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Thursday, May 4, 2017

Guns in Police Interrogation Rooms

     Detective Eric Smith, a twenty-year veteran of the Jackson, Mississippi Police Department was assigned to the Robbery-Homicide Bureau. On Thursday, April 5, 2013, Detective Smith was in the third-floor police interrogation room questioning a 23-year-old murder suspect named Jeremy Powell. Detectives suspected Powell of the stabbing death of a man named Christopher Alexander.The suspect wasn't officially under arrest.

     At six o'clock that evening, during the station-house interrogation, the murder suspect attacked the detective. As they struggled, Jeremy Powell got control of the officer's sidearm, a 9 mm pistol. With that gun, Smith shot the detective four times. After killing the police officer, Powell took his own life by shooting himself in the head with Detective Smith's gun.

     Ken Winter, the Executive Director of the Mississippi Chiefs of Police Association, told an Associated Press reporter that it's not unusual for police officers to wear their guns in police department interrogation rooms. But according to Fred E. Inbau, the world renowned authority on criminal interrogation, that should not be the case. In his classic text, Criminal Interrogation and Confessions, Mr. Inbau wrote that when interrogating a suspect in the police station, "Do not be armed. The interrogator should face the suspect as 'man-to-man' and not be police officer-to-prisoner. Another reason for not being armed is the fact that in close quarters the suspect, if so inclined, might be able to seize the interrogator's weapon for use on the interrogator or others...."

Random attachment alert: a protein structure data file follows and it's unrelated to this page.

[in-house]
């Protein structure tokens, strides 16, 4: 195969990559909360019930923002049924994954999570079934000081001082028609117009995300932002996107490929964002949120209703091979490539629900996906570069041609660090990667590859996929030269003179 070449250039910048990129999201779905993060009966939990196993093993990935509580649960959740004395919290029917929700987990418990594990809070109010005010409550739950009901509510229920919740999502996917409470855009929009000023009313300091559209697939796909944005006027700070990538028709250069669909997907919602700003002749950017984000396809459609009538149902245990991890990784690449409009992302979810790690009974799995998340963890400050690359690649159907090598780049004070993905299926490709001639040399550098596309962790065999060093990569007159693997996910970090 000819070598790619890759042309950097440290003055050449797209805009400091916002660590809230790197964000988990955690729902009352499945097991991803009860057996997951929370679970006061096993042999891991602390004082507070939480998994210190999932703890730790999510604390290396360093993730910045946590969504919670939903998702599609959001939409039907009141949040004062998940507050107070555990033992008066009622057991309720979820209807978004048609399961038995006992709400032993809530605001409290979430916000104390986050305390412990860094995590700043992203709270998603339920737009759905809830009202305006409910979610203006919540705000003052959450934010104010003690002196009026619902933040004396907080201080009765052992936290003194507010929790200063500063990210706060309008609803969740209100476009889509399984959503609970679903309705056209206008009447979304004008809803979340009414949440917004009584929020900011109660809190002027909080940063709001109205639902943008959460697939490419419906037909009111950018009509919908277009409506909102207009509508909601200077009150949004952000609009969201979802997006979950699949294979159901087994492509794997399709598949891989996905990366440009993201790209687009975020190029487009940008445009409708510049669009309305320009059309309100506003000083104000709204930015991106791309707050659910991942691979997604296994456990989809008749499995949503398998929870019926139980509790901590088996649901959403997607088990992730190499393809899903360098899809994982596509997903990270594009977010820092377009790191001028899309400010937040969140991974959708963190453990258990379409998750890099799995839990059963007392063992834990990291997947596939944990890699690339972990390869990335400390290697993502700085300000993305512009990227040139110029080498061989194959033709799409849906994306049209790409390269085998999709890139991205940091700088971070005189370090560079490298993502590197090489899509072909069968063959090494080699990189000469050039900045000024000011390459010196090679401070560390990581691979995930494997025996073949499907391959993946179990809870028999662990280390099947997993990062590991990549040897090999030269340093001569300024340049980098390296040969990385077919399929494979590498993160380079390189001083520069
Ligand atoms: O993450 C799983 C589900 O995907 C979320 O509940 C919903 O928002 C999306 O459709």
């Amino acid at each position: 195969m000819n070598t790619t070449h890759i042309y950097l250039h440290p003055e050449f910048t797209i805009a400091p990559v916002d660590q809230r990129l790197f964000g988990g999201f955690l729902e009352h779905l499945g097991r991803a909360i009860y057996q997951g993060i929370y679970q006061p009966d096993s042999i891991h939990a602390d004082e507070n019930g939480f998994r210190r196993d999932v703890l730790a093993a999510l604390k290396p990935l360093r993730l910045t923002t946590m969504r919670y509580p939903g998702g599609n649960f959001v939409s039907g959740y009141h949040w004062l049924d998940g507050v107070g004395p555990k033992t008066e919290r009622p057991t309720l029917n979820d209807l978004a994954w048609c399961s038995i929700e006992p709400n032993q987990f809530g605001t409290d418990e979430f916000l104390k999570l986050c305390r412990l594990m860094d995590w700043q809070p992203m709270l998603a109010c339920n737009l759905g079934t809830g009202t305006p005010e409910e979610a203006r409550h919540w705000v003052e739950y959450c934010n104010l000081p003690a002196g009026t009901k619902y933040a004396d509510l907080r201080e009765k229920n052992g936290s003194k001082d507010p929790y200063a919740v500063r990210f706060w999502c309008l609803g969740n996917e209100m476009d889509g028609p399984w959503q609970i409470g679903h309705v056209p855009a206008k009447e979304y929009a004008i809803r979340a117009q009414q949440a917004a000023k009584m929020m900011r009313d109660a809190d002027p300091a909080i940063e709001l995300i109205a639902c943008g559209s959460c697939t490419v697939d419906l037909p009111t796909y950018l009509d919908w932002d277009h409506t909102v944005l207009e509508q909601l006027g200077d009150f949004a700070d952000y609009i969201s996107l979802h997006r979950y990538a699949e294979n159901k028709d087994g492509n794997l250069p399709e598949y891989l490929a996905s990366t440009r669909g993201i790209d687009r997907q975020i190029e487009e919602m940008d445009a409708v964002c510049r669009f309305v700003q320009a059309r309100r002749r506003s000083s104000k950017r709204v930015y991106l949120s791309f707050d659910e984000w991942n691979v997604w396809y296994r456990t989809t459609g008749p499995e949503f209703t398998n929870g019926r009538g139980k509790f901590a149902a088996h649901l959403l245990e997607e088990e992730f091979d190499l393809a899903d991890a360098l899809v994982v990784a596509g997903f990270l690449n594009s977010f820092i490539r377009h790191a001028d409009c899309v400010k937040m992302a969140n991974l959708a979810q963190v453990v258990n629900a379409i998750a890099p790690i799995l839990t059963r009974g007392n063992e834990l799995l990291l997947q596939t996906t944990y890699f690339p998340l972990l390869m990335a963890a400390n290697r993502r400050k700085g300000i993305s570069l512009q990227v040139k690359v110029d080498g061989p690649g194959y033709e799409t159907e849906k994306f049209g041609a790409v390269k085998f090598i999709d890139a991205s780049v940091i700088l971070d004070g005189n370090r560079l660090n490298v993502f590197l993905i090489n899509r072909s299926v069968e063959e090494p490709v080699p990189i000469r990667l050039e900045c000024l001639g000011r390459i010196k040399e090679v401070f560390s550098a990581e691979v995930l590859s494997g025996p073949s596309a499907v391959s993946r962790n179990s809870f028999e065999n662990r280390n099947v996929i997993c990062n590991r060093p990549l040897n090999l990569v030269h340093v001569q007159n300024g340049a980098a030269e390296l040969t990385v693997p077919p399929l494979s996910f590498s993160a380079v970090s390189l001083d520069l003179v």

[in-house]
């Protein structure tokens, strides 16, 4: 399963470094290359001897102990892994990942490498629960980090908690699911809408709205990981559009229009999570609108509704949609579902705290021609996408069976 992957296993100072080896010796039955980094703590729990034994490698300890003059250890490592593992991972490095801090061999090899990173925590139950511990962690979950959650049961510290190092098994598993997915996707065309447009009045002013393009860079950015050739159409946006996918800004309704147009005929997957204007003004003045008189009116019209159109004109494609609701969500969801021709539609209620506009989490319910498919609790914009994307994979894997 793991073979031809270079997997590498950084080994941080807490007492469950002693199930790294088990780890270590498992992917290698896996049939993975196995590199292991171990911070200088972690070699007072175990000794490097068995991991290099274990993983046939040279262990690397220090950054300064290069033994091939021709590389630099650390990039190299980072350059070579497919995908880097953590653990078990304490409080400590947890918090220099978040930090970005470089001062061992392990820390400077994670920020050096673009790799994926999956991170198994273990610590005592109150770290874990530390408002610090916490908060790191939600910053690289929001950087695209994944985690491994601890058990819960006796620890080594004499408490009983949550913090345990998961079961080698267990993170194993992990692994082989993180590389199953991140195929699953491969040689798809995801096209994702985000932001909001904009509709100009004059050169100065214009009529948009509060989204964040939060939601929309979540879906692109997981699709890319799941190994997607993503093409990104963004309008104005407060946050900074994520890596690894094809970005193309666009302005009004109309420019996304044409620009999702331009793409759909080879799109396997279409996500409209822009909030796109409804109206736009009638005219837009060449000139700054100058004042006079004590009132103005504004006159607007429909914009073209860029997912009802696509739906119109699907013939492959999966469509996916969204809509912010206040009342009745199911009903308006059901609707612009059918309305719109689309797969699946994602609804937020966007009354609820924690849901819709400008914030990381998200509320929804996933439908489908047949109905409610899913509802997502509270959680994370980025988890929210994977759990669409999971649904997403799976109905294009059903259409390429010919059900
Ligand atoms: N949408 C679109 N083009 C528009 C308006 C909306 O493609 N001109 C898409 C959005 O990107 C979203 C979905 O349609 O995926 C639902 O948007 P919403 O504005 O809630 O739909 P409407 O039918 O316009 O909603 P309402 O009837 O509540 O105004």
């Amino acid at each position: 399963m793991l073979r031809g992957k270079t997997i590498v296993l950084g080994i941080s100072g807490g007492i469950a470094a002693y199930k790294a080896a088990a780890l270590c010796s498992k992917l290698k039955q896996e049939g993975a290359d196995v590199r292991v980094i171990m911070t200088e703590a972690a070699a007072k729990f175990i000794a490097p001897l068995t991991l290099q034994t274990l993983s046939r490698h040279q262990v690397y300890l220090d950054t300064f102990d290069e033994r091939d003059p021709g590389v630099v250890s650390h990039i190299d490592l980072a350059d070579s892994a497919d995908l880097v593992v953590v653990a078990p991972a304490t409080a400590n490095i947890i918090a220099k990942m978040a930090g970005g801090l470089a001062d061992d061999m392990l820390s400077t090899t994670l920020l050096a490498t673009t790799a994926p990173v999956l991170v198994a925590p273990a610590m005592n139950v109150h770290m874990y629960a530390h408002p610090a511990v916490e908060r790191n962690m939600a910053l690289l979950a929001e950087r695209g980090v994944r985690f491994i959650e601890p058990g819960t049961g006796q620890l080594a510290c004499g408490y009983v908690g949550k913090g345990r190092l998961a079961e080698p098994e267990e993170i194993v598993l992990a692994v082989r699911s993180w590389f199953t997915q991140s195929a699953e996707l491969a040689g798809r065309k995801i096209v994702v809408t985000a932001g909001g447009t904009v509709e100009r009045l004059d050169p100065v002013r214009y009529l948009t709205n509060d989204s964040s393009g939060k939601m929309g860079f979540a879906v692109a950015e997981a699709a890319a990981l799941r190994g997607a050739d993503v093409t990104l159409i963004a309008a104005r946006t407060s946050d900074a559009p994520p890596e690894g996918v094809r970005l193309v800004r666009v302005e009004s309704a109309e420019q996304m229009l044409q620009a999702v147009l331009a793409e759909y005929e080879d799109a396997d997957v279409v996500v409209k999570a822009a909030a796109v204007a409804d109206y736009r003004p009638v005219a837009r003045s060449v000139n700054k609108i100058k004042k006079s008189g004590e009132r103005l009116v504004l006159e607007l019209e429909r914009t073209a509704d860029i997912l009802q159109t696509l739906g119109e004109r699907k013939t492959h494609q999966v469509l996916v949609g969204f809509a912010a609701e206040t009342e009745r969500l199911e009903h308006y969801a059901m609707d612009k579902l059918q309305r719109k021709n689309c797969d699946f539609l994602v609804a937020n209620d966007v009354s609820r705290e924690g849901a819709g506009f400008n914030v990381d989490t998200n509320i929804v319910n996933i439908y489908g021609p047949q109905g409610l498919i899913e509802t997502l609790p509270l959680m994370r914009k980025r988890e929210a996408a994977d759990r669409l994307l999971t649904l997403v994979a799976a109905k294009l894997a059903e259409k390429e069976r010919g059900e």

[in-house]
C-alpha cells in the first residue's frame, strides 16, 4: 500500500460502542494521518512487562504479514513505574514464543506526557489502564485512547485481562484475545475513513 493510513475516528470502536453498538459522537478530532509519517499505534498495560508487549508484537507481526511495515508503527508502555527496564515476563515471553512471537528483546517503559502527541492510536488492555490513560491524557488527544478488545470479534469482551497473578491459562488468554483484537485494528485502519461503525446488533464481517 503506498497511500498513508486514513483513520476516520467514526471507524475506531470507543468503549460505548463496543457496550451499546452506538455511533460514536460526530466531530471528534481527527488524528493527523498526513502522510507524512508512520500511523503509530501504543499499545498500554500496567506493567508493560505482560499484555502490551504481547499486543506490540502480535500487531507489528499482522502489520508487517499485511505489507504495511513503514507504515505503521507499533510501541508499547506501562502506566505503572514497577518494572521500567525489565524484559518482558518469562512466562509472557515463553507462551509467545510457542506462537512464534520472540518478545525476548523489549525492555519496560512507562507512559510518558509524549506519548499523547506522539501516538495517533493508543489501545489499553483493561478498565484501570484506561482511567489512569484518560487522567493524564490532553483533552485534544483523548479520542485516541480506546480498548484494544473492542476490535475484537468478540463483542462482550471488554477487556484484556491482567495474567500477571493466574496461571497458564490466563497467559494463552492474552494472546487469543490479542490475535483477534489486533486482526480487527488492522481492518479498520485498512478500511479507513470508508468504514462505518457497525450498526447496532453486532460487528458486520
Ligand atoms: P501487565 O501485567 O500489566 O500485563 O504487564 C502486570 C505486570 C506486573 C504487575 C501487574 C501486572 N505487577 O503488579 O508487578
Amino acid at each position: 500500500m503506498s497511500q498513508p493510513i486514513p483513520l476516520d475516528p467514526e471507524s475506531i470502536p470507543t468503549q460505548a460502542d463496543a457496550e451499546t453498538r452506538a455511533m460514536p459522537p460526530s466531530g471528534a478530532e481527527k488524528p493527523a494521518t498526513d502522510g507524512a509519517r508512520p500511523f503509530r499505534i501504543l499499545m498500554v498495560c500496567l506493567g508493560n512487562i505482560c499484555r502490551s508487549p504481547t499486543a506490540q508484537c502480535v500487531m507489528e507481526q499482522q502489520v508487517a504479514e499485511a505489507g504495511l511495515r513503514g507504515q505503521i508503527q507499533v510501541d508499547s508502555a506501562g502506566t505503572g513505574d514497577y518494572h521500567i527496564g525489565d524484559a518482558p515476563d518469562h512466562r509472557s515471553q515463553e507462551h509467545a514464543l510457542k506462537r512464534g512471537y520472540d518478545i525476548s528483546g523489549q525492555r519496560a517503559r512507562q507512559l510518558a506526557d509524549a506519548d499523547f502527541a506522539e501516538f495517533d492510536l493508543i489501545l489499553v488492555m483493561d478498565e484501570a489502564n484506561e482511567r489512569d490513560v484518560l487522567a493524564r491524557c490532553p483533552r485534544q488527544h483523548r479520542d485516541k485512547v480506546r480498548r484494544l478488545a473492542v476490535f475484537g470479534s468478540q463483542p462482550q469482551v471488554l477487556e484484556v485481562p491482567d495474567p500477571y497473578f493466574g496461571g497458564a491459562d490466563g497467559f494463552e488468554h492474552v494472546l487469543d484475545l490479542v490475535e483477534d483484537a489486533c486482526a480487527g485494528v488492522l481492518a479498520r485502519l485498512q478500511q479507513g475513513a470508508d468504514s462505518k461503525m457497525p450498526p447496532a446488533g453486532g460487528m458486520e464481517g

Keeping guns out of the interrogation room was the rule years ago when I went through the FBI Academy. If it's not standard operating procedure to follow that precaution, police supervisors should enforce Fred Inbau's rule. In this case, the enforcement of that simple prohibition would have saved two lives. 

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